three accompanying drumsgorong talmbar (the tenor drum), m'bung m'bung bal and m'bung m'bung tungoné
one bass drumlambe
Sabaro(West Africa) a large Mandinka drum carved from mango or mahogany wood. It is played with one hand a short stick. The head is covered with shaved goat skin
s'abâtardir(French) to degenerate, to become debased
s'abattre(French) to come down, to fall, to fall down
s'abattre sur(French) to swoop down on, to pounce on, to fall upon
Sabayonegg yolks and a liquid whipped over a bain marie until creamy
Sabbat(French m.) sabbath
Sabbath(Hebrew, 'rest') religious day of rest kept by Christians on Sunday and Jews on Saturday
Sabbaticalperiod of sabbatical leave
(of leave) granted at intervals to a university teacher for study or travel
sabbatique(French) sabbatical
Sabeca(Hebrew) translated as sackbut (from: Daniel 3:5,7,10,15), a kind of lyre
s'abêtir(French) to become dull, to become stupid
s'abimer(French) to get damaged, to get spoilt
s'abîmer(French) to get damaged, to get spoilt
s'abimer les yeux(French) to ruin or strain one's eyes, to spoil one's eyesight
s'abîmer les yeux(French) to ruin or strain one's eyes, to spoil one's eyesight
Sablesmall brown-furred mammal of Nothern Europe and Northern Asia, or its skin or fur
(French m.) sand
gloomy (poetic), (in heraldry) black
sabler(French) to sand
sabler le champagne(French) to drink champagne
Sables mouvants(French m. pl.) quicksands
sableux (m.), sableuse (f.)(French) sandy
Sablier(French m.) eggtimer
sablonneux (m.), sablonneuse (f.)(French) sandy
s'abonner(French) to subscribe
s'abonner à(French) to subscribe to
saborder(French) to scuttle (a project, a ship)
Sabot(French m.) hoof, clog, shoe
(French m.) a shoe made of a single piece of wood hollowed out to fit the foot, a shoe with a thick wooden sole and uppers made of leather
(French m.) the name of the metal hooks by which the vibrating length of the strings on a harp are shortened
Sabotage(French) deliberate and systematic destruction, deliberate interference with the proper functioning of something
to commit an act of sabotage
saboter(French) to sabotage, to botch
Saboteur (m.), Saboteuse (f.)(French) one who commits sabotage
Sabrecurved cavalry sword, light tapering fencing-sword
Sabre-rattlingdisplay or threat of military force
Sabre sawa portable jigsaw used to cut straight or curved lines in wood, plastic, or soft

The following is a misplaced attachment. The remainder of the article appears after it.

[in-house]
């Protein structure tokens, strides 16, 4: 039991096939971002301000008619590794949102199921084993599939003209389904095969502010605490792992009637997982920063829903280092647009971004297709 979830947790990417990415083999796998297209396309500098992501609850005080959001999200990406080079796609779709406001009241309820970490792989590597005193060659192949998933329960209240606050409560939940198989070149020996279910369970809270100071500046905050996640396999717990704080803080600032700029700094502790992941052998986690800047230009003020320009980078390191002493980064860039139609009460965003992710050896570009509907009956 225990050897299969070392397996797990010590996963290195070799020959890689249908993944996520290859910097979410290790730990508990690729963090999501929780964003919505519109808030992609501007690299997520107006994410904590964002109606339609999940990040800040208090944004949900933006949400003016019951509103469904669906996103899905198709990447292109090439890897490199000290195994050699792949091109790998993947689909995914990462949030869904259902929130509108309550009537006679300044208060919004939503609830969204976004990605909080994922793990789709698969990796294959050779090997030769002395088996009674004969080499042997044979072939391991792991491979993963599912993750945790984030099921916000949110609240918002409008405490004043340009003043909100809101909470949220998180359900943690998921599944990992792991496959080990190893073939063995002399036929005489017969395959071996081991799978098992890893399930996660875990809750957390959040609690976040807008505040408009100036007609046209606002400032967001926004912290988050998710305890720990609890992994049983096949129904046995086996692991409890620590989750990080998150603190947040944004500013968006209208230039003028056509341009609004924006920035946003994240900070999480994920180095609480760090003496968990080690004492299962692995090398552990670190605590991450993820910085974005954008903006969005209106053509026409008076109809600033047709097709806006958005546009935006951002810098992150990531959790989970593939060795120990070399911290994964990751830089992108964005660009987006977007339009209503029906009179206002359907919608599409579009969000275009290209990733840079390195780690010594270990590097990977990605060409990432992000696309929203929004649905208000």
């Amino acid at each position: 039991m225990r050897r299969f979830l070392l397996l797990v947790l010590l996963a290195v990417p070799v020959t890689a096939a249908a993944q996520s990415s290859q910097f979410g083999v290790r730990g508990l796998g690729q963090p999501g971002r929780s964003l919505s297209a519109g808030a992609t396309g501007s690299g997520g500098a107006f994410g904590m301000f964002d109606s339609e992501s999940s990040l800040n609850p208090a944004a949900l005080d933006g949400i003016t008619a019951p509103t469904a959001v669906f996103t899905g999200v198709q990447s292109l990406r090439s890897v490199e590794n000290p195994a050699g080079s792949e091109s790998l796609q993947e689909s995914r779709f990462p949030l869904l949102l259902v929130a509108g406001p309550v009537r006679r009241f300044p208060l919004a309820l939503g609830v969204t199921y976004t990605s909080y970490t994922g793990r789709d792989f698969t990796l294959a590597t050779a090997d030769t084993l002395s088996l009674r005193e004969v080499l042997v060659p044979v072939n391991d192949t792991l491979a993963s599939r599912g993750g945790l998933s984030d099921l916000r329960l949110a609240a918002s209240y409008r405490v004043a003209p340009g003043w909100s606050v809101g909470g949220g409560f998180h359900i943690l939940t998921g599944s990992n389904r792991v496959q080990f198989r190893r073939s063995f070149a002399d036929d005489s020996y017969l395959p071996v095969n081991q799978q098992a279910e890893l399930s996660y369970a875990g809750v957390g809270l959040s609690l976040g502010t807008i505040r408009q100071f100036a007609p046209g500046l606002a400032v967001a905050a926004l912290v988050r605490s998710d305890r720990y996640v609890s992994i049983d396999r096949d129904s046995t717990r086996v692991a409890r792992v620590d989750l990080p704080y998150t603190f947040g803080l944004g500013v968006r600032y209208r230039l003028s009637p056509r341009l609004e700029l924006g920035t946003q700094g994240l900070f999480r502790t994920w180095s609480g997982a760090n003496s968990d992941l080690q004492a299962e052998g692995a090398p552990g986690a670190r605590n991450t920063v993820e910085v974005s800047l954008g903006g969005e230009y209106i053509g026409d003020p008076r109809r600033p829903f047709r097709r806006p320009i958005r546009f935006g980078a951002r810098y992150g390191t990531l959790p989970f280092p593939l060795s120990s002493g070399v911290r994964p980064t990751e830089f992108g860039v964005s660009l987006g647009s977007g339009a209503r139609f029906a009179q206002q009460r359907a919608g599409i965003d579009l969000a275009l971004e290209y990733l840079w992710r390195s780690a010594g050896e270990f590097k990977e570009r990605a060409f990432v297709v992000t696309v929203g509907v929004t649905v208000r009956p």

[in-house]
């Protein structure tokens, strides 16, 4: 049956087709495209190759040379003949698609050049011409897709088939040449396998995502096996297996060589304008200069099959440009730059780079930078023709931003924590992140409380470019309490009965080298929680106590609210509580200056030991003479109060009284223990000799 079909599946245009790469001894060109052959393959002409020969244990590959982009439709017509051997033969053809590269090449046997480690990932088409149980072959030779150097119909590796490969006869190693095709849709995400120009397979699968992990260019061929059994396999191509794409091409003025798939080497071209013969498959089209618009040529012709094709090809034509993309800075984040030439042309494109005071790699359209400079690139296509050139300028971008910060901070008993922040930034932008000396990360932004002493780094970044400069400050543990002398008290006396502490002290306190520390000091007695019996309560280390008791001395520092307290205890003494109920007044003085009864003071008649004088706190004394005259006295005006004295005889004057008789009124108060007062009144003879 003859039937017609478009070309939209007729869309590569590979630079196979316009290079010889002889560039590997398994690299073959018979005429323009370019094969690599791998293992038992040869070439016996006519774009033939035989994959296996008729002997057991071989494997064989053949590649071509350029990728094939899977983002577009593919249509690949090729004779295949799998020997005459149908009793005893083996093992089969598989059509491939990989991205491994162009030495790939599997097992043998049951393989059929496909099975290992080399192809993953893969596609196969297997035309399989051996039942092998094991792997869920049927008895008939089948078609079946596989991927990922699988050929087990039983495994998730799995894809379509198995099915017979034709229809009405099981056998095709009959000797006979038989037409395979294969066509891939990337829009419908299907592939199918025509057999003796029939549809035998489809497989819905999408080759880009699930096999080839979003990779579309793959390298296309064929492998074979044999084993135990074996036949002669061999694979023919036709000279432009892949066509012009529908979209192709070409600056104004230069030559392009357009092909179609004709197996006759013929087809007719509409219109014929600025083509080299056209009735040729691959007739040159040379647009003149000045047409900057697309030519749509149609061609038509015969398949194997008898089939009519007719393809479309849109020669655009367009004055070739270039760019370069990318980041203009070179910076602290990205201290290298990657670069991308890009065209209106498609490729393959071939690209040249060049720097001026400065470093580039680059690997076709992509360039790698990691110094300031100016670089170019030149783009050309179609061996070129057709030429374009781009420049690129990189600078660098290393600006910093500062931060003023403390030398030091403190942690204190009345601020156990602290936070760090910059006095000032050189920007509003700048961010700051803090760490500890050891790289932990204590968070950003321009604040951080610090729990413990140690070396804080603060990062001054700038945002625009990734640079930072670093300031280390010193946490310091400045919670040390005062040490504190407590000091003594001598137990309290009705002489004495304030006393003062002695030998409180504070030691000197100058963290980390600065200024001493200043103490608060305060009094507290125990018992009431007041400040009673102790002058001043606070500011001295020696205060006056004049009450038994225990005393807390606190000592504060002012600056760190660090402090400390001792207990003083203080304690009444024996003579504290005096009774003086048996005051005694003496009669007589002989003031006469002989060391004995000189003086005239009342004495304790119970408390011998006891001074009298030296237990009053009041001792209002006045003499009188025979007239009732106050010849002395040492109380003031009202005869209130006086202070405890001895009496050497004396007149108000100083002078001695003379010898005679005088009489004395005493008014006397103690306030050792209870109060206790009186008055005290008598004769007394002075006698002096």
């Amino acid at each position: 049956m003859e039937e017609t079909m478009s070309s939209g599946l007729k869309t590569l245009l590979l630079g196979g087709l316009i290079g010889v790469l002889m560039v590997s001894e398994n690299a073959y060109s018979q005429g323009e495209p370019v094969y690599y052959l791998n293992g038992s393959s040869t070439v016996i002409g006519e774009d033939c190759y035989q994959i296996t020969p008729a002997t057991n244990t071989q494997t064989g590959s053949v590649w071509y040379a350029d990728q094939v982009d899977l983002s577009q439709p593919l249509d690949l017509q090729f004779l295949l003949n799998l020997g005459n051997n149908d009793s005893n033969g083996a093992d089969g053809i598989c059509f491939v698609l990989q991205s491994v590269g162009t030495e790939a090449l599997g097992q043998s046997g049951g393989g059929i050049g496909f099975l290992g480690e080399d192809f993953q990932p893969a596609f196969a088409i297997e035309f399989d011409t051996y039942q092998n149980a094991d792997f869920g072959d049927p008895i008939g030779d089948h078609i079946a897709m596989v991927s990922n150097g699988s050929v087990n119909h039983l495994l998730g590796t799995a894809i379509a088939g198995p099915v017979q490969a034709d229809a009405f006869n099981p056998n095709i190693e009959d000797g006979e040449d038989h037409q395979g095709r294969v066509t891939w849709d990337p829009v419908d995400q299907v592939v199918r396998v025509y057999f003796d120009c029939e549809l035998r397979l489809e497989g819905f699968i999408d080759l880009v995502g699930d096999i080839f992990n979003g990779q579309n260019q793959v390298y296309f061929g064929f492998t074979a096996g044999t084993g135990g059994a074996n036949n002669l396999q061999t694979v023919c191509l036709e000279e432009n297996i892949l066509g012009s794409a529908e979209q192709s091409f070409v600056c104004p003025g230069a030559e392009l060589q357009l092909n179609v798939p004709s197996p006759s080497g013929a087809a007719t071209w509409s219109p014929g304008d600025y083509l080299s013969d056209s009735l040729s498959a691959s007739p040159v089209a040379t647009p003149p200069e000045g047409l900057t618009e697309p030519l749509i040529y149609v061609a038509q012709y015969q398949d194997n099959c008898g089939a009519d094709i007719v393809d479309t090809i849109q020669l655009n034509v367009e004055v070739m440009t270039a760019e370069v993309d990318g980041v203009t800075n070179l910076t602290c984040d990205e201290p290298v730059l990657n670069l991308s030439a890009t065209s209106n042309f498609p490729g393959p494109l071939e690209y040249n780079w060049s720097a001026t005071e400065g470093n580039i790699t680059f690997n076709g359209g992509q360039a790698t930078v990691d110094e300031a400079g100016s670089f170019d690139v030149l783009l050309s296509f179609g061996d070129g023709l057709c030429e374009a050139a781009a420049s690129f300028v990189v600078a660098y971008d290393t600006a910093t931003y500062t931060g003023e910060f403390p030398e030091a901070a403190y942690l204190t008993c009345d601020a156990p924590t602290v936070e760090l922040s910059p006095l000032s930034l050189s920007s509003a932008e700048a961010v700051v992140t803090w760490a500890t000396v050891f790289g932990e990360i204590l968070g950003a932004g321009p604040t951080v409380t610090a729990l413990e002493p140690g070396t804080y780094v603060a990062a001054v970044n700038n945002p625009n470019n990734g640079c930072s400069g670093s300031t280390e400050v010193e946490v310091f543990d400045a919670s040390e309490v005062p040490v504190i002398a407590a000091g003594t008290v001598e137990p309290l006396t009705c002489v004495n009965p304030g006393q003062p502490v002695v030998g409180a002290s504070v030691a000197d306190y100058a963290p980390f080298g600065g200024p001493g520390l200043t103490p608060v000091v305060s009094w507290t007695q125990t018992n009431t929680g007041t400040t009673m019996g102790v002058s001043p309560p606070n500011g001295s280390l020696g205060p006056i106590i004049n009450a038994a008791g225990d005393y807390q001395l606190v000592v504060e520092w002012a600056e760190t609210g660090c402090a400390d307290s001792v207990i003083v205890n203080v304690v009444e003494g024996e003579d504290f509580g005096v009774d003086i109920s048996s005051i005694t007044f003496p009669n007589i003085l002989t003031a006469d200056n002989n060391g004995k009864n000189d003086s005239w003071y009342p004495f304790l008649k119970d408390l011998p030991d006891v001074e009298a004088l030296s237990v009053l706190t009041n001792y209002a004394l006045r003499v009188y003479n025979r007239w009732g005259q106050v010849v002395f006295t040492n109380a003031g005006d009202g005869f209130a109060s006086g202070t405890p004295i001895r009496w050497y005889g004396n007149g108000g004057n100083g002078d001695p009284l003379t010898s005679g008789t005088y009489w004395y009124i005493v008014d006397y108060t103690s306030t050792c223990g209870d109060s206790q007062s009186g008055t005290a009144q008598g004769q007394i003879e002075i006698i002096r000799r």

s'abriter contre (le vent)(French) to take shelter against (the wind)
s'absenter(French) to go way, to be away, to go out, to leave
s'abstenir(French) to abstain
s'abstenir de(French) to refrain from
s'abuser(French) to be mistaken
Sac(French m.) bag, sack
Sacabuche(Spanish) sacbut, the ancestor of the modern trombone
Sac à dos(French m.) a rucksack, a bag designed to be hung on the back and supported by the shoulders
sacar esta ecuación(Spanish) to resolve this equation
saca esto de aquí(Spanish) take this away
Sac à main(French m.) handbag
sacar(Spanish) to take out (money from bank, etc.), to get (document), to get out, to draw (pistol), to pull out, to remove, to extract (petroleum, diamonds, etc.), to draw (card), to stick out (tongue), to put out (foot, hand, etc.), to let down (trousers, hem, skirt), to get (passport, permission), to get (entry, ticket, profit), to buy (ticket), to get (qualification, votes, points), to win (prize), to do (sums, calculation), to work out (sum, calculation, solution), to make (financial gain), to publish, to bring out (book), to release (record, film), to bring up (topic, subject), to take (pohotgraph), to make (copy), to take (copy), to serve (tennis), to kick off (football, basketball)
sacar a ... a bailar(Spanish) to ask ... to dance (person)
sacar a relucir(Spanish) to point out
sacar adelante(Spanish) to keep going
sacar apuntes(Spanish) to take notes
sacar brillo(Spanish) to polish
sacar conclusiones(Spanish) to draw conclusions
sacar de la pobreza(Spanish) to save from poverty
sacar dinero del banco(Spanish) to withdraw money from the bank
sacar el perro a pasear(Spanish) to take the dog out for a walk
sacar el coche del garaje(Spanish) to get the car out of the garage
sacar en claro(Spanish) to make sense of
sacar en limpio(Spanish) to make sense of
sacar la cabeza por la ventana(Spanish) to stick one's head out of the window
sacar la lengua(Spanish) to stick one's tongue out
sacar pecho(Spanish) to thrust one's chest out
sacarse(Spanish) to take ... out (splinter, spine, barb, tooth), to poke ... out (eyes), to take off (skirt), to remove (make-up), to take off (make-up), to get (Latin American - qualification)